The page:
Michael Bloomberg is pouring nearly a quarter-billion dollars into supporting the clean energy transition abroad.
The billionaire and former mayor of New York has spent the past decade funding efforts to end coal in the U.S. On Tuesday, he took the campaign international with a pledge to invest $242 million in 10 countries. The investment represents the first phase of Bloomberg’s commitment at the Glasgow climate talks to help shut down coal production in 25 countries, buying out existing plants if necessary and stopping efforts underway to build new ones.
The 10 countries in this round of investments include Bangladesh, Brazil, Colombia, Kenya, Mozambique, Nigeria, Pakistan, South Africa, Turkey and Vietnam. According to Climatescope data, these 10 countries have around 100 gigawatts of the world’s coal power plant capacity. More importantly, they have another 75 gigawatts of coal power under construction or in the planning phase. (For reference, the world has around 2,100 gigawatts of total coal capacity.)
Coal is among the most climate-damaging ways to generate electricity, and the Intergovernmental Panel on Climate Change report released earlier this year found that its use must decline 95% by 2050 to keep the 1.5-degree-Celsius target within reach. Wind and solar are increasingly cheaper ways to generate electricity in nearly all of the countries Bloomberg is targeting. The money could go toward research, public engagement, policy support, clean energy pilot programs and coal plant buyouts.
The announcement came at Tuesday’s Sustainable Energy for All forum, which is aimed at accelerating the transition to renewables beyond countries like the U.S. where it has already gotten a headstart. Bloomberg Philanthropies will work with SEForAll and ClimateWorks Foundation, among others, to ensure the clean energy revolution doesn't leave anyone behind.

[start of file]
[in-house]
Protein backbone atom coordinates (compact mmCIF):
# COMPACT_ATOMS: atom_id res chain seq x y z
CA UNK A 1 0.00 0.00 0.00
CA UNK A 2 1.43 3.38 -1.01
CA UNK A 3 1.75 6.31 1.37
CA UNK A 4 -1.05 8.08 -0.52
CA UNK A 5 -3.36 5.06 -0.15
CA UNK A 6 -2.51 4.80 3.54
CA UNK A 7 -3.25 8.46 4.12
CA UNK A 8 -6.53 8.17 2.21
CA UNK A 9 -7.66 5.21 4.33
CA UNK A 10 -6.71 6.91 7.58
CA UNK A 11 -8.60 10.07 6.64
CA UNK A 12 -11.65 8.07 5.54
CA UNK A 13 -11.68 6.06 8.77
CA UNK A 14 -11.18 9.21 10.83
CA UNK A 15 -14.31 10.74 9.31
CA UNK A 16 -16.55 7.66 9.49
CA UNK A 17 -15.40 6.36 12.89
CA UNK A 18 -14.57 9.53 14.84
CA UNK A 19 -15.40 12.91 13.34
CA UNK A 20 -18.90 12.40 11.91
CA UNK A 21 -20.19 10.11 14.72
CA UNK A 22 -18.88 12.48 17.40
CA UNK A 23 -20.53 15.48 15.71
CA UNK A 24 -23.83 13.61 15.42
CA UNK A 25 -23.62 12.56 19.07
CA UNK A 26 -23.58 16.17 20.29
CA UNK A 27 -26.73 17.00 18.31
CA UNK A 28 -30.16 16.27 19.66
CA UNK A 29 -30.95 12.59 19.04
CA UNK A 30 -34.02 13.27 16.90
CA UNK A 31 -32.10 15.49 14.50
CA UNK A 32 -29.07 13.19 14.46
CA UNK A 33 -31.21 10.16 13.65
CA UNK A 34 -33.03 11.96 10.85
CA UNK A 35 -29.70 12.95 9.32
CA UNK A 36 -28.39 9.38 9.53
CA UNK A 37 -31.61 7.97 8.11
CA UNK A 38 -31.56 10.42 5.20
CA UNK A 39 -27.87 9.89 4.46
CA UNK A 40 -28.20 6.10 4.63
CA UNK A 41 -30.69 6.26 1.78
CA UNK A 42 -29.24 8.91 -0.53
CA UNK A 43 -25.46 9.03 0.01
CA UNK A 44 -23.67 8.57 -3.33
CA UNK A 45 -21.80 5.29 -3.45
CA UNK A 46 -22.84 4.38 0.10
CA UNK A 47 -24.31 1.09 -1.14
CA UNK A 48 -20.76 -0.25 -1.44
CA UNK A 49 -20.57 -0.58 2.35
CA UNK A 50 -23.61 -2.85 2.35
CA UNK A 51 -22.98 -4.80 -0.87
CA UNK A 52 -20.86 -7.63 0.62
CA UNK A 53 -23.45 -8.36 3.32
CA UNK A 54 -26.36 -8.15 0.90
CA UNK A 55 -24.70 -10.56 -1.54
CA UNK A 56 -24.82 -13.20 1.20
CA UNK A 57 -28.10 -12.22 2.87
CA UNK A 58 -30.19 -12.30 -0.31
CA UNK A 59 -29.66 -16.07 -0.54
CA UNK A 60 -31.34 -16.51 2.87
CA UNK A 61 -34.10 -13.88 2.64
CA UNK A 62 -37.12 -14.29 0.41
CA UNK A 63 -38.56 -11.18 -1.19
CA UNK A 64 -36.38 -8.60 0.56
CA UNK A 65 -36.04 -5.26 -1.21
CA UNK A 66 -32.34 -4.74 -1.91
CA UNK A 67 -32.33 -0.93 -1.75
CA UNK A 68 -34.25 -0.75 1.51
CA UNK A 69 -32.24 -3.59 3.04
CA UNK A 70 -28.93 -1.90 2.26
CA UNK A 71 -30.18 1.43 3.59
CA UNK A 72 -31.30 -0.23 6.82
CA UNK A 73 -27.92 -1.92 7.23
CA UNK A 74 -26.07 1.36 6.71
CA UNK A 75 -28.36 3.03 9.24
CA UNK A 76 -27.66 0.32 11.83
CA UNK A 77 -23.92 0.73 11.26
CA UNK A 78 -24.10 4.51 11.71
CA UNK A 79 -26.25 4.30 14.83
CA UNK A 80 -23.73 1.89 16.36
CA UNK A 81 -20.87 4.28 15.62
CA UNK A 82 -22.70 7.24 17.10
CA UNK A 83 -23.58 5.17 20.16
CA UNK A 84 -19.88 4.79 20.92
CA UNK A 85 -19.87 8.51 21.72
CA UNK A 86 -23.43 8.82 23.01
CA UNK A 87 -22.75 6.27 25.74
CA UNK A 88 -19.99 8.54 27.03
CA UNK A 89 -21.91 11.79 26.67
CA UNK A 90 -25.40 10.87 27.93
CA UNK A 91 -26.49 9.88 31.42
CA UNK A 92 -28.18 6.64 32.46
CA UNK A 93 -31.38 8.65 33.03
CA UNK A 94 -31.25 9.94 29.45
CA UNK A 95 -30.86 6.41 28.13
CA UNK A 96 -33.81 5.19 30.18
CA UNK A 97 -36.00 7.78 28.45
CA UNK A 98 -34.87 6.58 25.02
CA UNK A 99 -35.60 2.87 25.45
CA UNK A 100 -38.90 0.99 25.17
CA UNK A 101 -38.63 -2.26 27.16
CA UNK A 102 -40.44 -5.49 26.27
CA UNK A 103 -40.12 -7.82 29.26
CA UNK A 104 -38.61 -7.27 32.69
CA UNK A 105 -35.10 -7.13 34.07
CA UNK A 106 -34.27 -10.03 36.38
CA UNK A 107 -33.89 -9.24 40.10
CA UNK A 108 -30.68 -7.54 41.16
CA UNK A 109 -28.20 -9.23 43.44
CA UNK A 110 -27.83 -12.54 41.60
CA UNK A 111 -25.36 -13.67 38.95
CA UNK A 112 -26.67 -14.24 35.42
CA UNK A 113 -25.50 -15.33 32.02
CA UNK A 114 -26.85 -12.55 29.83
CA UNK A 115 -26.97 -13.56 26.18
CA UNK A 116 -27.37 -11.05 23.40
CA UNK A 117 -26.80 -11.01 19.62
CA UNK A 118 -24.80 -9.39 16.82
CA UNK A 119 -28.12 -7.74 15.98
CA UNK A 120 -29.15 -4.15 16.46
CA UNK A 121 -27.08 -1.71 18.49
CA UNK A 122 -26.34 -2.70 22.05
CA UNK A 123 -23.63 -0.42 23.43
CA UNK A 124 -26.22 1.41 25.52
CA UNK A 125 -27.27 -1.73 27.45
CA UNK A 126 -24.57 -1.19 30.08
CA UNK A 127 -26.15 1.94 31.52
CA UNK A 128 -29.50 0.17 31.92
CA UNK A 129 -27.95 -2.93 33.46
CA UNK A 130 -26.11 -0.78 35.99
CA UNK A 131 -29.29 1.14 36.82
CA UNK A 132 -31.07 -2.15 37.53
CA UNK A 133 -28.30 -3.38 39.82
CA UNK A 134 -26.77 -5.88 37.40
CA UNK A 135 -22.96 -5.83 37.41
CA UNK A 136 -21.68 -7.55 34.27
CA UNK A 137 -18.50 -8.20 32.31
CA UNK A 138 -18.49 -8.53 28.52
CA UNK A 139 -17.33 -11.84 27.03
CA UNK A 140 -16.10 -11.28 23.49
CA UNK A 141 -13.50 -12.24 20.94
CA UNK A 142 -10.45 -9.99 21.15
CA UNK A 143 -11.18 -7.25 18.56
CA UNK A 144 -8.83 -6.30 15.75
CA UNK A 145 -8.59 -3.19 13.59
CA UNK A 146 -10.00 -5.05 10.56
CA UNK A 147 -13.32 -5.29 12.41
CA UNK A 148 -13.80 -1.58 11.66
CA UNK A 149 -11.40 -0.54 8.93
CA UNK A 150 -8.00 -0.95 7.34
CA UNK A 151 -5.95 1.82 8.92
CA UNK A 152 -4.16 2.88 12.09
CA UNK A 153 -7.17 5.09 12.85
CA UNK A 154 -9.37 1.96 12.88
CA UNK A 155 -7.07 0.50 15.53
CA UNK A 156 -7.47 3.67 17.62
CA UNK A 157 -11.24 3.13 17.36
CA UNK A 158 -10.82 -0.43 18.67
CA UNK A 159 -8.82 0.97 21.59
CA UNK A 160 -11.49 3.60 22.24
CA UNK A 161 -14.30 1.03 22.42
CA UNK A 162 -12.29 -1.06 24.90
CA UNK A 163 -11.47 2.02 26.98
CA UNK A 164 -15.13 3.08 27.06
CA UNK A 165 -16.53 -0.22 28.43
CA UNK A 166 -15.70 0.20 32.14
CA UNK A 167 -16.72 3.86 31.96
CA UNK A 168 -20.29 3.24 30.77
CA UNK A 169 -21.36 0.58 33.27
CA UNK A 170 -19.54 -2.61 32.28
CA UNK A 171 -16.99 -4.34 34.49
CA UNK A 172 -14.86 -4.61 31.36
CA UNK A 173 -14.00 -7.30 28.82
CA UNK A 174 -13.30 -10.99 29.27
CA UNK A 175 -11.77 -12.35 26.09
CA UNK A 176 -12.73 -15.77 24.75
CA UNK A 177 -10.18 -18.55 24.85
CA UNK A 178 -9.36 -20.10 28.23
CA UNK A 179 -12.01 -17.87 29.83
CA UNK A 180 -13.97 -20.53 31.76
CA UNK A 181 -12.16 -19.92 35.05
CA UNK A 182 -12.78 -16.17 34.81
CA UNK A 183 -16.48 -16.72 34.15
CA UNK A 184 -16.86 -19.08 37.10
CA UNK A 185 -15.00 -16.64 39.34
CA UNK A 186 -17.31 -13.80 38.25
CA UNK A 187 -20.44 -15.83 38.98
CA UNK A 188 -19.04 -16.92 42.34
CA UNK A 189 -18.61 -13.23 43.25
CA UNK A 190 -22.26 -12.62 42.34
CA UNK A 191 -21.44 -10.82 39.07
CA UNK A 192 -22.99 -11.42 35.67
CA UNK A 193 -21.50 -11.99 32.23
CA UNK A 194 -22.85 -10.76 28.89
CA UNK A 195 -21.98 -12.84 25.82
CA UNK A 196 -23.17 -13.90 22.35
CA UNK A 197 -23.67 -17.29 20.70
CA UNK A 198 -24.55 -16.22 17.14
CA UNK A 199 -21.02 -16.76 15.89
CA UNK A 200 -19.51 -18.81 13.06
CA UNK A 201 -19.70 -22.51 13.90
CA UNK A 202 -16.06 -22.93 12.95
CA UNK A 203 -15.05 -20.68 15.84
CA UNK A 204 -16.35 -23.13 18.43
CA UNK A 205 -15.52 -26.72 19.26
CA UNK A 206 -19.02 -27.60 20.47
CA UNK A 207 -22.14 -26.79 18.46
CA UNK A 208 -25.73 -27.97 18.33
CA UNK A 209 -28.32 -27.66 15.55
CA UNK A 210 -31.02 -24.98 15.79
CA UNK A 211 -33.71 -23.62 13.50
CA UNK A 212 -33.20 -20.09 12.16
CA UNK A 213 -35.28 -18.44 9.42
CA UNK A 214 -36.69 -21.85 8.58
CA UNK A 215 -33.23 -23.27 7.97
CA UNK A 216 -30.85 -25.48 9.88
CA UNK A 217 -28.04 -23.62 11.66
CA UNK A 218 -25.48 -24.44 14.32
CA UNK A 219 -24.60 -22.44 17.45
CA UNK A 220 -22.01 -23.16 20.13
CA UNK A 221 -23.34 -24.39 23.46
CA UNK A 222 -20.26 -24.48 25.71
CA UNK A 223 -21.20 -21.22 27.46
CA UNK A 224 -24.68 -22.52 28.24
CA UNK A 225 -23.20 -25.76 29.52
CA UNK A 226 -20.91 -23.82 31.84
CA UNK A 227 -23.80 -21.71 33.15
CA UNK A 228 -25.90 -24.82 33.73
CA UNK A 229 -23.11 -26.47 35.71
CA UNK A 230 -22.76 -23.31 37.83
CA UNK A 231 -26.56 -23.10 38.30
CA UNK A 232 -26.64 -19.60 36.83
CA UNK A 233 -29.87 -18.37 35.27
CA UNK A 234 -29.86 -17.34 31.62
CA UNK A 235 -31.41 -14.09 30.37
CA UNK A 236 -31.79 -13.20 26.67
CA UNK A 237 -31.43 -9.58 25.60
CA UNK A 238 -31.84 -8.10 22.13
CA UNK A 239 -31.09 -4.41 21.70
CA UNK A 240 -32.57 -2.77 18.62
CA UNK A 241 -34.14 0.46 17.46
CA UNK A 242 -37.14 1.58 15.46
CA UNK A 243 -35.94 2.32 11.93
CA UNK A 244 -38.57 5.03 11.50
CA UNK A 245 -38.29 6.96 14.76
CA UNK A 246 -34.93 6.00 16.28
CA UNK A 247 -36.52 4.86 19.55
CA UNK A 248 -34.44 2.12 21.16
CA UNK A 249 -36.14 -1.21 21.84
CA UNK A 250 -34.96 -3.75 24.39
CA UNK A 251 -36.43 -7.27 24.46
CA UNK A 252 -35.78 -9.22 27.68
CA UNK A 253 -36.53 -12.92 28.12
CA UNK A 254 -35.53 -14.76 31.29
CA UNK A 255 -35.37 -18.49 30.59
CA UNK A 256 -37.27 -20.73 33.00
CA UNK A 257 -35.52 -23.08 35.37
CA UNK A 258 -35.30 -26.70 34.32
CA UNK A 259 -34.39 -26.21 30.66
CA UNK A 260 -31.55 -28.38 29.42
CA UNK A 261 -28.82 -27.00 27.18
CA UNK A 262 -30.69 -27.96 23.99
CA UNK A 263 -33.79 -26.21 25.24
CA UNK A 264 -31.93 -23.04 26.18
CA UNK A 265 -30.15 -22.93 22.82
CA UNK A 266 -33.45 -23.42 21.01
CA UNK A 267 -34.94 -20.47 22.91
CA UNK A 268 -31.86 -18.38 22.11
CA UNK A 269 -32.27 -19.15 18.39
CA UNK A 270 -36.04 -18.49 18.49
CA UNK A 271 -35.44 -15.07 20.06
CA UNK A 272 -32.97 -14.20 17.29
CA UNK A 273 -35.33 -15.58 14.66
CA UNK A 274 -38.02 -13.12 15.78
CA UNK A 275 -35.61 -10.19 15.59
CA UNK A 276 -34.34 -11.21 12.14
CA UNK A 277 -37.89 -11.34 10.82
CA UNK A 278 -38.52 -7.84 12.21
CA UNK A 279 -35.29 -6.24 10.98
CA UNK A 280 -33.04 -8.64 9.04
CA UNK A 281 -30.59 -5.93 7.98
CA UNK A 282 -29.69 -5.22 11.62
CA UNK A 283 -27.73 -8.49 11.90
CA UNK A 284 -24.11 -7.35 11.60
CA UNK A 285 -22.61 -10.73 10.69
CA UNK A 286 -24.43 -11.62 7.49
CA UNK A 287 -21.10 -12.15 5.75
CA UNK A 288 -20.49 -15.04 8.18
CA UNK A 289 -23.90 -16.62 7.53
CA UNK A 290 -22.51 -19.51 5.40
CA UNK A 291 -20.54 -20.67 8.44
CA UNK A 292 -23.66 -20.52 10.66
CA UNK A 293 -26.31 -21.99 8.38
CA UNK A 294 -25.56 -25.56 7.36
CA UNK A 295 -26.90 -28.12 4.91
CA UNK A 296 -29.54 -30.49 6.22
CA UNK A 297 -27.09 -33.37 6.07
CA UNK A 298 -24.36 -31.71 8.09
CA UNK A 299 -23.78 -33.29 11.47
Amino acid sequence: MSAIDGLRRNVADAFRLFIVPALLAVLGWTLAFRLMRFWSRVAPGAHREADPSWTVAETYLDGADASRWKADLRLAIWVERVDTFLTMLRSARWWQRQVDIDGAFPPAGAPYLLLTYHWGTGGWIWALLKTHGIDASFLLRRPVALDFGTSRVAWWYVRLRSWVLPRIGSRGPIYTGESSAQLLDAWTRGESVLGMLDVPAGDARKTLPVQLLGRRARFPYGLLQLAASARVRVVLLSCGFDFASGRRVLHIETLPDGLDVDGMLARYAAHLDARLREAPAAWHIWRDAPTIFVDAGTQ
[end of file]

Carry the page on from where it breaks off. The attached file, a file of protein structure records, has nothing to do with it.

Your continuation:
Bloomberg has committed $500 million to close every coal-fired power plant in the U.S. and worked in Europe as well. That campaign has proven wildly successful, which makes the prospect of taking it international promising.
“We’ve already helped close more than two-thirds of U.S coal plants, and more than half of Europe’s, faster than almost anyone thought was possible, while also reaping economic benefits,” Bloomberg said in a press release. “We have to spread that success around the world, especially in developing countries that have contributed the least to the climate crisis but are facing the most severe effects.”
Wealthy countries have also said they'd help developing countries cut coal, though the follow-through has been mediocre at best. The next climate talks will be held in Egpyt and could see rich countries forced to pony up more money to help. Bloomberg Philanthropies has its eye on the meetings as well and said it will be announcing a series of investments and initiatives “to help fulfill Africa’s potential to lead the global energy transition” in the run-up to the talks in November.